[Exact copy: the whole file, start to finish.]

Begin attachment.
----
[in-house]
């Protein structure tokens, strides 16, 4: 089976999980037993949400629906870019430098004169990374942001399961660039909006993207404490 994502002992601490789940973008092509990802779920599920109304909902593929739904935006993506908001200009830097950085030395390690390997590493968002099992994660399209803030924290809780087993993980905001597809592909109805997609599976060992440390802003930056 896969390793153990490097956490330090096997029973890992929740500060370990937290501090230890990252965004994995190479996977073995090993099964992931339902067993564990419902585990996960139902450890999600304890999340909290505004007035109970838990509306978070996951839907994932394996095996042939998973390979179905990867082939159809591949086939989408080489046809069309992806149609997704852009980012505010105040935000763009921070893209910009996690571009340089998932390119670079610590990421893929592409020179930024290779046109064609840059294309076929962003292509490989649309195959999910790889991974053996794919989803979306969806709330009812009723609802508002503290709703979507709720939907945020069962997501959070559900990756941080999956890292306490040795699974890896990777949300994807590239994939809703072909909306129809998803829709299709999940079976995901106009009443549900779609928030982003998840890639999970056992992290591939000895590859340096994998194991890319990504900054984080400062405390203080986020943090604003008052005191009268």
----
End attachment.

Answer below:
[in-house]
């Protein structure tokens, strides 16, 4: 089976999980037993949400629906870019430098004169990374942001399961660039909006993207404490 994502002992601490789940973008092509990802779920599920109304909902593929739904935006993506908001200009830097950085030395390690390997590493968002099992994660399209803030924290809780087993993980905001597809592909109805997609599976060992440390802003930056 896969390793153990490097956490330090096997029973890992929740500060370990937290501090230890990252965004994995190479996977073995090993099964992931339902067993564990419902585990996960139902450890999600304890999340909290505004007035109970838990509306978070996951839907994932394996095996042939998973390979179905990867082939159809591949086939989408080489046809069309992806149609997704852009980012505010105040935000763009921070893209910009996690571009340089998932390119670079610590990421893929592409020179930024290779046109064609840059294309076929962003292509490989649309195959999910790889991974053996794919989803979306969806709330009812009723609802508002503290709703979507709720939907945020069962997501959070559900990756941080999956890292306490040795699974890896990777949300994807590239994939809703072909909306129809998803829709299709999940079976995901106009009443549900779609928030982003998840890639999970056992992290591939000895590859340096994998194991890319990504900054984080400062405390203080986020943090604003008052005191009268």